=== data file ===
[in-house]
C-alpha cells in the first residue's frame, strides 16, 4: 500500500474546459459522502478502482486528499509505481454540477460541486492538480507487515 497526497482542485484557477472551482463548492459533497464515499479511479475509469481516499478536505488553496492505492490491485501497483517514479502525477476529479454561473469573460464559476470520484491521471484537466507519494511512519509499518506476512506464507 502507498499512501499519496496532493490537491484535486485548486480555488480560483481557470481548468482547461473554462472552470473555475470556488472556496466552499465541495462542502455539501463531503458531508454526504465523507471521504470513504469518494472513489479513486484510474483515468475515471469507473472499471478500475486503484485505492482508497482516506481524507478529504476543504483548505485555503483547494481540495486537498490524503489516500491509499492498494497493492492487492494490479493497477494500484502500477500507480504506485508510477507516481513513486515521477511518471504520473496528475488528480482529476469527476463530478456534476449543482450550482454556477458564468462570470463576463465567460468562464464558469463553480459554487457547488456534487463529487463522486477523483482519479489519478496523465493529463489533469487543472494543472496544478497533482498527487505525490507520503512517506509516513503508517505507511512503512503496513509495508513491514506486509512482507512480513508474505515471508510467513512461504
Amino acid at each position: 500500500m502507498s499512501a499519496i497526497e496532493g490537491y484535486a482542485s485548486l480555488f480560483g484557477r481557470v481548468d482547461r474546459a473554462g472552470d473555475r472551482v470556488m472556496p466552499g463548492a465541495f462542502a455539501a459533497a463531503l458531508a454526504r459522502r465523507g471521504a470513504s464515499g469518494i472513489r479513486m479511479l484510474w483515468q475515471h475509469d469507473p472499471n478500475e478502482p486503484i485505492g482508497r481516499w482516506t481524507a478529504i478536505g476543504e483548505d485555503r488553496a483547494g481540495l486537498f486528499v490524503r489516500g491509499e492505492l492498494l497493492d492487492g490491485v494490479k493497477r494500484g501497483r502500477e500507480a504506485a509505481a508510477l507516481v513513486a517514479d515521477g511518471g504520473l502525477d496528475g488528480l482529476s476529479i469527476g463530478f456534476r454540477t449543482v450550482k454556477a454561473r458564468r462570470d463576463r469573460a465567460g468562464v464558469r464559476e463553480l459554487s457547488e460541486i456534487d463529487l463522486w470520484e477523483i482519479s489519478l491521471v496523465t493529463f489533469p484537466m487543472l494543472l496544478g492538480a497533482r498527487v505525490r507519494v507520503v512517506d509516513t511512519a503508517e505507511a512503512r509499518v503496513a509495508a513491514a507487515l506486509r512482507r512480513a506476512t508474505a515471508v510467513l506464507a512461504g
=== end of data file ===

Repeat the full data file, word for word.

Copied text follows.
[in-house]
C-alpha cells in the first residue's frame, strides 16, 4: 500500500474546459459522502478502482486528499509505481454540477460541486492538480507487515 497526497482542485484557477472551482463548492459533497464515499479511479475509469481516499478536505488553496492505492490491485501497483517514479502525477476529479454561473469573460464559476470520484491521471484537466507519494511512519509499518506476512506464507 502507498499512501499519496496532493490537491484535486485548486480555488480560483481557470481548468482547461473554462472552470473555475470556488472556496466552499465541495462542502455539501463531503458531508454526504465523507471521504470513504469518494472513489479513486484510474483515468475515471469507473472499471478500475486503484485505492482508497482516506481524507478529504476543504483548505485555503483547494481540495486537498490524503489516500491509499492498494497493492492487492494490479493497477494500484502500477500507480504506485508510477507516481513513486515521477511518471504520473496528475488528480482529476469527476463530478456534476449543482450550482454556477458564468462570470463576463465567460468562464464558469463553480459554487457547488456534487463529487463522486477523483482519479489519478496523465493529463489533469487543472494543472496544478497533482498527487505525490507520503512517506509516513503508517505507511512503512503496513509495508513491514506486509512482507512480513508474505515471508510467513512461504
Amino acid at each position: 500500500m502507498s499512501a499519496i497526497e496532493g490537491y484535486a482542485s485548486l480555488f480560483g484557477r481557470v481548468d482547461r474546459a473554462g472552470d473555475r472551482v470556488m472556496p466552499g463548492a465541495f462542502a455539501a459533497a463531503l458531508a454526504r459522502r465523507g471521504a470513504s464515499g469518494i472513489r479513486m479511479l484510474w483515468q475515471h475509469d469507473p472499471n478500475e478502482p486503484i485505492g482508497r481516499w482516506t481524507a478529504i478536505g476543504e483548505d485555503r488553496a483547494g481540495l486537498f486528499v490524503r489516500g491509499e492505492l492498494l497493492d492487492g490491485v494490479k493497477r494500484g501497483r502500477e500507480a504506485a509505481a508510477l507516481v513513486a517514479d515521477g511518471g504520473l502525477d496528475g488528480l482529476s476529479i469527476g463530478f456534476r454540477t449543482v450550482k454556477a454561473r458564468r462570470d463576463r469573460a465567460g468562464v464558469r464559476e463553480l459554487s457547488e460541486i456534487d463529487l463522486w470520484e477523483i482519479s489519478l491521471v496523465t493529463f489533469p484537466m487543472l494543472l496544478g492538480a497533482r498527487v505525490r507519494v507520503v512517506d509516513t511512519a503508517e505507511a512503512r509499518v503496513a509495508a513491514a507487515l506486509r512482507r512480513a506476512t508474505a515471508v510467513l506464507a512461504g